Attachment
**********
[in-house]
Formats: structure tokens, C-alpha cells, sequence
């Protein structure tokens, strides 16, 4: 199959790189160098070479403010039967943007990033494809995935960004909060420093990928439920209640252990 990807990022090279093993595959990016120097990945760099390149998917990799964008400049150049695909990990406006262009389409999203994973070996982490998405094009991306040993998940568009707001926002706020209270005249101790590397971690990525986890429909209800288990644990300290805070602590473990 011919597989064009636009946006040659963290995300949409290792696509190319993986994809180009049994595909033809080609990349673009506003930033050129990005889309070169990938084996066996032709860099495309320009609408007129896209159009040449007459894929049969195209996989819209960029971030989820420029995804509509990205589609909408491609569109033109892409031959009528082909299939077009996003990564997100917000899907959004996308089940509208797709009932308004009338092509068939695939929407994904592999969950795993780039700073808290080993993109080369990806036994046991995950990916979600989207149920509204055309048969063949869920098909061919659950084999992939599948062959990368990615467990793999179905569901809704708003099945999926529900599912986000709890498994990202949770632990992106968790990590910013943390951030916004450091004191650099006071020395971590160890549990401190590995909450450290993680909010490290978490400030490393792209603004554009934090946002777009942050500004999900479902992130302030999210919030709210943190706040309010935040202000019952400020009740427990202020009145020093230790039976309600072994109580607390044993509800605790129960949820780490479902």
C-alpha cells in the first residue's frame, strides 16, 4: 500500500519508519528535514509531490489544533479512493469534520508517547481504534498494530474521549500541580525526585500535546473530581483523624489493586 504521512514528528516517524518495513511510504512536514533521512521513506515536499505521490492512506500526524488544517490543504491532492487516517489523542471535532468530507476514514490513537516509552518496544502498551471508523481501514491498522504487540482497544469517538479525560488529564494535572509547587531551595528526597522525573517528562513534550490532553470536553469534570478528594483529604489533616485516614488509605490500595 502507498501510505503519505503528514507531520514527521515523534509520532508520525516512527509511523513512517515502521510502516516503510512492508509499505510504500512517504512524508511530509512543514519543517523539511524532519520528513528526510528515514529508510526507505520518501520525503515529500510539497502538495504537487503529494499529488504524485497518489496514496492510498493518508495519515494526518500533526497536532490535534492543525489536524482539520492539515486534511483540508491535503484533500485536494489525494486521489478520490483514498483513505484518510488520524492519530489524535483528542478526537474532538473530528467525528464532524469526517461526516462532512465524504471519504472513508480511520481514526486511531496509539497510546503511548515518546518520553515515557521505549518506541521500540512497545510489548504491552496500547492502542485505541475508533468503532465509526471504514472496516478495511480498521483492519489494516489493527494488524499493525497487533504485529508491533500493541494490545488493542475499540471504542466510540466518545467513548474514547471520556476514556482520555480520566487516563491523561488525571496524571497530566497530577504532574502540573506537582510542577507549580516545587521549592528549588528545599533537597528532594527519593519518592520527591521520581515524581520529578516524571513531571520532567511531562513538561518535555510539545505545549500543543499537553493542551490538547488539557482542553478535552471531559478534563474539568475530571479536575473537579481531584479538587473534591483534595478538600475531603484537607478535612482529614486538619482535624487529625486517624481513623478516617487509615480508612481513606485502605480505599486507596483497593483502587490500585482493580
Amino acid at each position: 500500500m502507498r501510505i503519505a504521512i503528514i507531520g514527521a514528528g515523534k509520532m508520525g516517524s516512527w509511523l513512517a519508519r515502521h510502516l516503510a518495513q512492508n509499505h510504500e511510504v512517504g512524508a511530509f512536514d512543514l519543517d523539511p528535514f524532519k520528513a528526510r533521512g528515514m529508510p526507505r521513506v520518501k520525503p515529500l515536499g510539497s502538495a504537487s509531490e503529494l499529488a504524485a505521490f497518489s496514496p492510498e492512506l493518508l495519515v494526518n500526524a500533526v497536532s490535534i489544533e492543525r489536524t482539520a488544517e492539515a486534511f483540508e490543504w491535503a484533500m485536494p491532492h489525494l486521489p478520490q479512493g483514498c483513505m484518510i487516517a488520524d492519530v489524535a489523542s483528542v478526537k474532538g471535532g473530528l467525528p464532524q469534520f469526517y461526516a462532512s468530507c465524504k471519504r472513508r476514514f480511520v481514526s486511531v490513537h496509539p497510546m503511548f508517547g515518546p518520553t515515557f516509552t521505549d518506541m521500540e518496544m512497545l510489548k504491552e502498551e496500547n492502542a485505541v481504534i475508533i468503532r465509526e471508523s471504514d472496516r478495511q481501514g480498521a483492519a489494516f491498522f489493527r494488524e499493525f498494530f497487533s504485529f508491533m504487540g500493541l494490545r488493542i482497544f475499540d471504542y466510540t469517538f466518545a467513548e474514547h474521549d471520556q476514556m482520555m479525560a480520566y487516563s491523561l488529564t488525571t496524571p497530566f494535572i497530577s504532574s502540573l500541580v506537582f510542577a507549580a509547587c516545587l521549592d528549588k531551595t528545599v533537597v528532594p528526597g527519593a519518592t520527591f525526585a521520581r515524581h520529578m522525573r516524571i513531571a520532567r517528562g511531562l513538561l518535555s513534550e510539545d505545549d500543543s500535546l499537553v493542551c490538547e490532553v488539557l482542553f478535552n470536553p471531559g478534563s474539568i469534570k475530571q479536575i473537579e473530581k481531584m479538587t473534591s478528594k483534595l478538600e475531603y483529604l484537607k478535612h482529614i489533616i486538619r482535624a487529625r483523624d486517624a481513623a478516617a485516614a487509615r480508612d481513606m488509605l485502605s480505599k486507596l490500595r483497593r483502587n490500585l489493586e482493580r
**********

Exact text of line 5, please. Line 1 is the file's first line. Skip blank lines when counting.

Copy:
Amino acid at each position: 500500500m502507498r501510505i503519505a504521512i503528514i507531520g514527521a514528528g515523534k509520532m508520525g516517524s516512527w509511523l513512517a519508519r515502521h510502516l516503510a518495513q512492508n509499505h510504500e511510504v512517504g512524508a511530509f512536514d512543514l519543517d523539511p528535514f524532519k520528513a528526510r533521512g528515514m529508510p526507505r521513506v520518501k520525503p515529500l515536499g510539497s502538495a504537487s509531490e503529494l499529488a504524485a505521490f497518489s496514496p492510498e492512506l493518508l495519515v494526518n500526524a500533526v497536532s490535534i489544533e492543525r489536524t482539520a488544517e492539515a486534511f483540508e490543504w491535503a484533500m485536494p491532492h489525494l486521489p478520490q479512493g483514498c483513505m484518510i487516517a488520524d492519530v489524535a489523542s483528542v478526537k474532538g471535532g473530528l467525528p464532524q469534520f469526517y461526516a462532512s468530507c465524504k471519504r472513508r476514514f480511520v481514526s486511531v490513537h496509539p497510546m503511548f508517547g515518546p518520553t515515557f516509552t521505549d518506541m521500540e518496544m512497545l510489548k504491552e502498551e496500547n492502542a485505541v481504534i475508533i468503532r465509526e471508523s471504514d472496516r478495511q481501514g480498521a483492519a489494516f491498522f489493527r494488524e499493525f498494530f497487533s504485529f508491533m504487540g500493541l494490545r488493542i482497544f475499540d471504542y466510540t469517538f466518545a467513548e474514547h474521549d471520556q476514556m482520555m479525560a480520566y487516563s491523561l488529564t488525571t496524571p497530566f494535572i497530577s504532574s502540573l500541580v506537582f510542577a507549580a509547587c516545587l521549592d528549588k531551595t528545599v533537597v528532594p528526597g527519593a519518592t520527591f525526585a521520581r515524581h520529578m522525573r516524571i513531571a520532567r517528562g511531562l513538561l518535555s513534550e510539545d505545549d500543543s500535546l499537553v493542551c490538547e490532553v488539557l482542553f478535552n470536553p471531559g478534563s474539568i469534570k475530571q479536575i473537579e473530581k481531584m479538587t473534591s478528594k483534595l478538600e475531603y483529604l484537607k478535612h482529614i489533616i486538619r482535624a487529625r483523624d486517624a481513623a478516617a485516614a487509615r480508612d481513606m488509605l485502605s480505599k486507596l490500595r483497593r483502587n490500585l489493586e482493580r